Covid, the cat

He showed up at the neigh­bors’ house at the end of March 2020. The province had just gone into con­tain­ment mode. There were rumors that cats were spread­ing COVID-19, anoth­er of those sto­ries that, like toi­let paper, occu­pied people’s minds for a while. It’s a beau­ti­ful black cat, with almost per­fect lines. It imme­di­ate­ly made me think of Toulouse Lautrec’s cat on the poster.

It is not the first stray cat who wants to take up res­i­dence with the neigh­bors. Already they had tak­en in two a year ear­li­er when the lit­tle female Aria came to present her off­spring to Lau­rent and Yves. Just before, a trou­bled cat, also black, had caused us some trou­ble, lock­ing her­self in the attic or tak­ing refuge in impos­si­ble places. Although very fear­ful, my neigh­bors had man­aged to tame her for a while until she had her first heat. We nev­er saw her again, but the dam­age was done. The neigh­bors had both been struck by the cat’s bite, a dis­ease from which human­i­ty has not yet recovered.

There was also Arthur, the beau­ti­ful tiger cat, who will have spent a whole win­ter in a heat­ed hut bought espe­cial­ly for him. There again, Arthur had final­ly made his lit­tle tour of the house, cre­at­ing a diplo­mat­ic place for him­self among the three oth­er cats that my neigh­bors own.

Let’s not for­get the kit­tens aban­doned by Aria fol­low­ing the death of the neigh­bor. Those could have stayed at my house. I’m glad I resisted.

So here is the beau­ti­ful black cat, obvi­ous­ly well treat­ed, there­fore com­ing from a house that will have fed him well. He nev­er seemed des­per­ate. We thought he was just pass­ing through, but he came back the fol­low­ing days. Not at all aggres­sive, he was already let­ting him­self be tak­en in our arms. The oth­er three cats ignored him, as they should, at first, and then prob­a­bly lift­ed their cat shoul­ders. They had seen oth­ers, espe­cial­ly Minette, the old­est, strongest, it is the case to say it, with her big ango­ra coat.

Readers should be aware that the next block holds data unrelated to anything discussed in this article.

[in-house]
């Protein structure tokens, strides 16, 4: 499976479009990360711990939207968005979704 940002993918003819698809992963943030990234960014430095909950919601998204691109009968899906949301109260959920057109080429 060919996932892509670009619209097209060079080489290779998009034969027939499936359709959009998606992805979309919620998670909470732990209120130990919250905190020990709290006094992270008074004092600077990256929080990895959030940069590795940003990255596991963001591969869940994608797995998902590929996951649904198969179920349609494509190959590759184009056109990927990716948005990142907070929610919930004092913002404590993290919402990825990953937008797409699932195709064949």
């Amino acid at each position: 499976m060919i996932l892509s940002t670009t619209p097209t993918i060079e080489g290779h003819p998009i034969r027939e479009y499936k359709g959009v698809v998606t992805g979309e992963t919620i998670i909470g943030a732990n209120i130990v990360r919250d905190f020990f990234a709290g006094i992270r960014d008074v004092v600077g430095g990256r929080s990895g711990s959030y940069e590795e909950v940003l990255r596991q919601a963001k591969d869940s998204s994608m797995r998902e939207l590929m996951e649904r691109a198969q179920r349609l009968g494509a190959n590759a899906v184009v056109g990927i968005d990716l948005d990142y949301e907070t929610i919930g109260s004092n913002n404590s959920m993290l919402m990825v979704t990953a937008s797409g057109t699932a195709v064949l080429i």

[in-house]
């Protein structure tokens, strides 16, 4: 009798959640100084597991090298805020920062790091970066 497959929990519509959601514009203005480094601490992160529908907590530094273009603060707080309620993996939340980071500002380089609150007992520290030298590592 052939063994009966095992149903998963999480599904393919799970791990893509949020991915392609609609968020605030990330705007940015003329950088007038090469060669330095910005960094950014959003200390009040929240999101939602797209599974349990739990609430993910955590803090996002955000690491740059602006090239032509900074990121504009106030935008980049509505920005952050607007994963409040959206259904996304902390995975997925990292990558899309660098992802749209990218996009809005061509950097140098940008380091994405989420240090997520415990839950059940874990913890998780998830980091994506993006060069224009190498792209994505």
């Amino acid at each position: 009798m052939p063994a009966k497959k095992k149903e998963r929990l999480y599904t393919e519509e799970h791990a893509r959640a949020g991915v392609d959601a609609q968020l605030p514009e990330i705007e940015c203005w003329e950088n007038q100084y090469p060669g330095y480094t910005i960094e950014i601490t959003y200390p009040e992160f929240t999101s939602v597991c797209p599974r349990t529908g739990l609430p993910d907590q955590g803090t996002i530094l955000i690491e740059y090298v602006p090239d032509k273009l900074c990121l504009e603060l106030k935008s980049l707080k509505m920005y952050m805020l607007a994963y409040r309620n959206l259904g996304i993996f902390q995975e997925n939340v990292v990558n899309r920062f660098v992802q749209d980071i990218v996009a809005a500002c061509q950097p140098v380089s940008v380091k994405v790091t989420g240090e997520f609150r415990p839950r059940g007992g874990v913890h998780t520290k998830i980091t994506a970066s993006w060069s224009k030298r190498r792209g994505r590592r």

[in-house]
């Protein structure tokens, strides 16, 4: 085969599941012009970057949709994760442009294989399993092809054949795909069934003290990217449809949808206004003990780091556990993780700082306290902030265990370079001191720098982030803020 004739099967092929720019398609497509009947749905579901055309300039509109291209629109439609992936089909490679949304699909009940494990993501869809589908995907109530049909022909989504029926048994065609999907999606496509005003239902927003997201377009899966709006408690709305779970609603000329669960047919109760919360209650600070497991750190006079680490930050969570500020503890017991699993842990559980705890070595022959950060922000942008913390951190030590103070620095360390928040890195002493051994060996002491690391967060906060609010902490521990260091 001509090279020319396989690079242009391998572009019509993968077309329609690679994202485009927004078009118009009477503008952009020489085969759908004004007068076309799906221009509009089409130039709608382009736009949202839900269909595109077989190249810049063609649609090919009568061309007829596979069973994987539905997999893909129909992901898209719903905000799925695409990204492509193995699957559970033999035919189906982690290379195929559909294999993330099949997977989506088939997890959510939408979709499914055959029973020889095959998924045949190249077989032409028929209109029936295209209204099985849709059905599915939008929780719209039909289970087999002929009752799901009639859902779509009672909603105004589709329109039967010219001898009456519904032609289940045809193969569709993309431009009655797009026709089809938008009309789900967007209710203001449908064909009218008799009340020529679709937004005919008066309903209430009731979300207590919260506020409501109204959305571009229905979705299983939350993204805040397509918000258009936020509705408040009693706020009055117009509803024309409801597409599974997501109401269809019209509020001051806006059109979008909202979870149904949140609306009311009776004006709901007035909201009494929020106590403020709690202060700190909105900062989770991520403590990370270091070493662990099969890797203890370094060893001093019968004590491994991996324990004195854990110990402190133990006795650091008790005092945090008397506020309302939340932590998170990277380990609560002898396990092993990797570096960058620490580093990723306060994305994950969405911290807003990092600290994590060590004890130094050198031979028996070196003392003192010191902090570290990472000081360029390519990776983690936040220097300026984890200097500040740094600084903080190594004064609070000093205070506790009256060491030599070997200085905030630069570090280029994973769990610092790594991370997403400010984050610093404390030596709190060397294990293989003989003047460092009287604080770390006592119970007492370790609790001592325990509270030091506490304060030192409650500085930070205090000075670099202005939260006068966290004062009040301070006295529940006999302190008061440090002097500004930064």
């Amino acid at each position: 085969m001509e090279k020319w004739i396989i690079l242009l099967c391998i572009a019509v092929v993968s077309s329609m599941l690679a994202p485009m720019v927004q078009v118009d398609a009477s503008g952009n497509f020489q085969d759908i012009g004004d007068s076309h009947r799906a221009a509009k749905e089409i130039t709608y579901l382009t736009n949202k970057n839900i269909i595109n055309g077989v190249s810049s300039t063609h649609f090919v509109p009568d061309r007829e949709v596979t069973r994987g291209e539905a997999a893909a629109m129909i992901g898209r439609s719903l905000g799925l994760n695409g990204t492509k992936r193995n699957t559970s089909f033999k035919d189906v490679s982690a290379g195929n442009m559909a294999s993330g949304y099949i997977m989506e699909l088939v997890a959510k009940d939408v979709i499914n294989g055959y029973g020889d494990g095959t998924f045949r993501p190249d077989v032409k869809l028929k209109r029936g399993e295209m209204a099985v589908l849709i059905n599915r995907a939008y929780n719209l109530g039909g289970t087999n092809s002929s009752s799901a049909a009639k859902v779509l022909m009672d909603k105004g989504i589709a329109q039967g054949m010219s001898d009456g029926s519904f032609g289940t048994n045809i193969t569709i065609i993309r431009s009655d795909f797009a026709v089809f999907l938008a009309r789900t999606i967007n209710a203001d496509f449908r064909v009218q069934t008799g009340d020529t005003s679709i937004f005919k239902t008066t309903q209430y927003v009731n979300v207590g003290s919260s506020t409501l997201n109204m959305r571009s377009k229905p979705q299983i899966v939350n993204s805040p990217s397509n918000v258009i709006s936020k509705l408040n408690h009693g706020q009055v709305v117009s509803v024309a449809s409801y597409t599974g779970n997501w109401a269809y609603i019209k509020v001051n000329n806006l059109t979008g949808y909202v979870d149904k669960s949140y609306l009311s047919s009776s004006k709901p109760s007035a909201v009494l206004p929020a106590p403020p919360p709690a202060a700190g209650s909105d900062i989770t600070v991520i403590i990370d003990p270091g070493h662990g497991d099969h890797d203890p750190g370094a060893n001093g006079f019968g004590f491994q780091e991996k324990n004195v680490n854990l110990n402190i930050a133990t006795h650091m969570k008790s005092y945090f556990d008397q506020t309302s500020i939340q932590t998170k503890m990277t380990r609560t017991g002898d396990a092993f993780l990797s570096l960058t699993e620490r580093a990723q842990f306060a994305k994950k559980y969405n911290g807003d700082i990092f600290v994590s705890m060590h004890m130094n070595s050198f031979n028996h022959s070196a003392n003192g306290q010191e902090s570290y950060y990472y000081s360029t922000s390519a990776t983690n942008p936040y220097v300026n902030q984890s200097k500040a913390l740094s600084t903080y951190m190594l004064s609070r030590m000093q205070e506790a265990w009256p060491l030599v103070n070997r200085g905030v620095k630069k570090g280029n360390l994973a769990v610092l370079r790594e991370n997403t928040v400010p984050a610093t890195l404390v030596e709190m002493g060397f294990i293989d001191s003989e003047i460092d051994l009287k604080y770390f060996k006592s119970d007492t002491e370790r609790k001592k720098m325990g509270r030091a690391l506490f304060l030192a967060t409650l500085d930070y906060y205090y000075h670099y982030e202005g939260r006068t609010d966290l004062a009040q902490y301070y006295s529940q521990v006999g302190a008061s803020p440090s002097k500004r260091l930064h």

Cats have names, but nobody real­ly calls them cor­rect­ly. I don’t even remem­ber Minette’s real name. I think it’s Cli­to. One calls her Princess, I called her Big Fat­ty for a long time. As for The White One, well, maybe that’s her only name after all. And the nim­ble Lit­tle Grey who wants to go out so bad­ly and go on a five‑, ten-minute adventure.

Final­ly, here comes Virus, the new­com­er. I instead call him Covid and Lau­rent named him Placid because he’s so calm. In short, PCV, Placid-Covid-Virus.

The cat remains offi­cial­ly wan­der­ing. He grav­i­tates around the house, sleeps in the house, wakes Yves up at 4:30 am because he’s hun­gry, lies on the couple’s bed. He is at home.

Often, in the morn­ing or dur­ing the day, he comes meow­ing at my win­dow, and not dis­creet­ly either. It is urgent, he seems to say, he wants to come in. After five insis­tent min­utes, I decide to get out and go down the back stairs. Covid doesn’t let him­self be prayed for, often tak­ing advan­tage of this to turn me around, just to pass on to me all his par­a­sitic love. I open the door of the neigh­bors who have start­ed work­ing in the front of the house, each in their own office.

Some­times, one of them sends me by iMes­sage a “Thank you”.

What will hap­pen to Covid this win­ter ? He prob­a­bly won’t want to go out any­more. He’s not fat, and he doesn’t have Minette’s fur. But maybe he will do like Arthur or the oth­ers. He will go to live his des­tiny, blind­ly sub­mit­ting to Darwin’s laws. You can expect any­thing with viruses.